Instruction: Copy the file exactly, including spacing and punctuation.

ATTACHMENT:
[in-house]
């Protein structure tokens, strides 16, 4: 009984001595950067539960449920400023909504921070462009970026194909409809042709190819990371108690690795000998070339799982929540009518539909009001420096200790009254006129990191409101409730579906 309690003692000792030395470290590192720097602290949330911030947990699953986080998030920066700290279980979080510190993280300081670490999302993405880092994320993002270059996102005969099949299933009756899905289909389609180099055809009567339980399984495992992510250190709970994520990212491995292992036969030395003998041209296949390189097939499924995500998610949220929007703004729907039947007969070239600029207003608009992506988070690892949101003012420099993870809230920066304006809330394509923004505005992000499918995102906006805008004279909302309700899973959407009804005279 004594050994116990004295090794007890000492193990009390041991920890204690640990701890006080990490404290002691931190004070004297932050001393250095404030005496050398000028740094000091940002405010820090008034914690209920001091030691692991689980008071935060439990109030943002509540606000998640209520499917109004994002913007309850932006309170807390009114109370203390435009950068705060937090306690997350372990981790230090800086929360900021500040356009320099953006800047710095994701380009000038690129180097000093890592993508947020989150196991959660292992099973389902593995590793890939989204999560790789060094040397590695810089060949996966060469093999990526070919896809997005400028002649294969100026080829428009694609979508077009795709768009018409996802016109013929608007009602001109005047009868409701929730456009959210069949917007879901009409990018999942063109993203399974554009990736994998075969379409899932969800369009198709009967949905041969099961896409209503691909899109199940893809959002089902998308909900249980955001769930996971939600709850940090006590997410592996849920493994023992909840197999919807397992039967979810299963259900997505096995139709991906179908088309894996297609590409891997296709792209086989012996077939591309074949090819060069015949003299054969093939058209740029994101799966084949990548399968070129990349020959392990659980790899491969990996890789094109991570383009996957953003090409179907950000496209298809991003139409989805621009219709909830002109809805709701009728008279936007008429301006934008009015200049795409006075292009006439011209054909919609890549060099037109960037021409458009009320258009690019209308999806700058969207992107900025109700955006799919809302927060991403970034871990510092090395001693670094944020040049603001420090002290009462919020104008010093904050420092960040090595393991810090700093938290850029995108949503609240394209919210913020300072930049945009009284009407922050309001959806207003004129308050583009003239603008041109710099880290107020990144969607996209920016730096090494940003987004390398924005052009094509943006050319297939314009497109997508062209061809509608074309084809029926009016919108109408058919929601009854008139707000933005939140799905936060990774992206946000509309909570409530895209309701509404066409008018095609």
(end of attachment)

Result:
[in-house]
């Protein structure tokens, strides 16, 4: 009984001595950067539960449920400023909504921070462009970026194909409809042709190819990371108690690795000998070339799982929540009518539909009001420096200790009254006129990191409101409730579906 309690003692000792030395470290590192720097602290949330911030947990699953986080998030920066700290279980979080510190993280300081670490999302993405880092994320993002270059996102005969099949299933009756899905289909389609180099055809009567339980399984495992992510250190709970994520990212491995292992036969030395003998041209296949390189097939499924995500998610949220929007703004729907039947007969070239600029207003608009992506988070690892949101003012420099993870809230920066304006809330394509923004505005992000499918995102906006805008004279909302309700899973959407009804005279 004594050994116990004295090794007890000492193990009390041991920890204690640990701890006080990490404290002691931190004070004297932050001393250095404030005496050398000028740094000091940002405010820090008034914690209920001091030691692991689980008071935060439990109030943002509540606000998640209520499917109004994002913007309850932006309170807390009114109370203390435009950068705060937090306690997350372990981790230090800086929360900021500040356009320099953006800047710095994701380009000038690129180097000093890592993508947020989150196991959660292992099973389902593995590793890939989204999560790789060094040397590695810089060949996966060469093999990526070919896809997005400028002649294969100026080829428009694609979508077009795709768009018409996802016109013929608007009602001109005047009868409701929730456009959210069949917007879901009409990018999942063109993203399974554009990736994998075969379409899932969800369009198709009967949905041969099961896409209503691909899109199940893809959002089902998308909900249980955001769930996971939600709850940090006590997410592996849920493994023992909840197999919807397992039967979810299963259900997505096995139709991906179908088309894996297609590409891997296709792209086989012996077939591309074949090819060069015949003299054969093939058209740029994101799966084949990548399968070129990349020959392990659980790899491969990996890789094109991570383009996957953003090409179907950000496209298809991003139409989805621009219709909830002109809805709701009728008279936007008429301006934008009015200049795409006075292009006439011209054909919609890549060099037109960037021409458009009320258009690019209308999806700058969207992107900025109700955006799919809302927060991403970034871990510092090395001693670094944020040049603001420090002290009462919020104008010093904050420092960040090595393991810090700093938290850029995108949503609240394209919210913020300072930049945009009284009407922050309001959806207003004129308050583009003239603008041109710099880290107020990144969607996209920016730096090494940003987004390398924005052009094509943006050319297939314009497109997508062209061809509608074309084809029926009016919108109408058919929601009854008139707000933005939140799905936060990774992206946000509309909570409530895209309701509404066409008018095609």